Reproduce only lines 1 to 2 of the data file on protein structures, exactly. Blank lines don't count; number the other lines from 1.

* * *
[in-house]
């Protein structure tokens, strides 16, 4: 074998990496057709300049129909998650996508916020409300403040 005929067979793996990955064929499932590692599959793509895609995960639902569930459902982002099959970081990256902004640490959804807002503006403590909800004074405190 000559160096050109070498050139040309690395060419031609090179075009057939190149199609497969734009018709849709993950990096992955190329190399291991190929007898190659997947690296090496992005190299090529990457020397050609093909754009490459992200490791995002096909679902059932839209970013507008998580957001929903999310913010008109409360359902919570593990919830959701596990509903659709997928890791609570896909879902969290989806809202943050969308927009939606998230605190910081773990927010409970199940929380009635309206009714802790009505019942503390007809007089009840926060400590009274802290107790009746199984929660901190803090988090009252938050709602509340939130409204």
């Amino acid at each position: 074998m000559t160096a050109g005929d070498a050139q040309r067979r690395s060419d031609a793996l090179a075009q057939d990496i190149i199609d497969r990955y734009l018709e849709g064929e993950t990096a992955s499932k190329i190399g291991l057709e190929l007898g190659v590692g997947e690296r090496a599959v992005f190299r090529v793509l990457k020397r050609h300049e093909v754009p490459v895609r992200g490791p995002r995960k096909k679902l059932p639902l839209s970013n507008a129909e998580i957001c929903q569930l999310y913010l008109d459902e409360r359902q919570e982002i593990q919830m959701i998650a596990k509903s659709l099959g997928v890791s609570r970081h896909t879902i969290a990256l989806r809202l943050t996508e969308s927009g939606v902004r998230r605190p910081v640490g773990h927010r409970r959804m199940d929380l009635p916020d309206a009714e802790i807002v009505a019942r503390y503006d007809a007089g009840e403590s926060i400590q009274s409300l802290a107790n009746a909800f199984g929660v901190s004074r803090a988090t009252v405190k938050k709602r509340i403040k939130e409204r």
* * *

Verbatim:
[in-house]
């Protein structure tokens, strides 16, 4: 074998990496057709300049129909998650996508916020409300403040 005929067979793996990955064929499932590692599959793509895609995960639902569930459902982002099959970081990256902004640490959804807002503006403590909800004074405190 000559160096050109070498050139040309690395060419031609090179075009057939190149199609497969734009018709849709993950990096992955190329190399291991190929007898190659997947690296090496992005190299090529990457020397050609093909754009490459992200490791995002096909679902059932839209970013507008998580957001929903999310913010008109409360359902919570593990919830959701596990509903659709997928890791609570896909879902969290989806809202943050969308927009939606998230605190910081773990927010409970199940929380009635309206009714802790009505019942503390007809007089009840926060400590009274802290107790009746199984929660901190803090988090009252938050709602509340939130409204």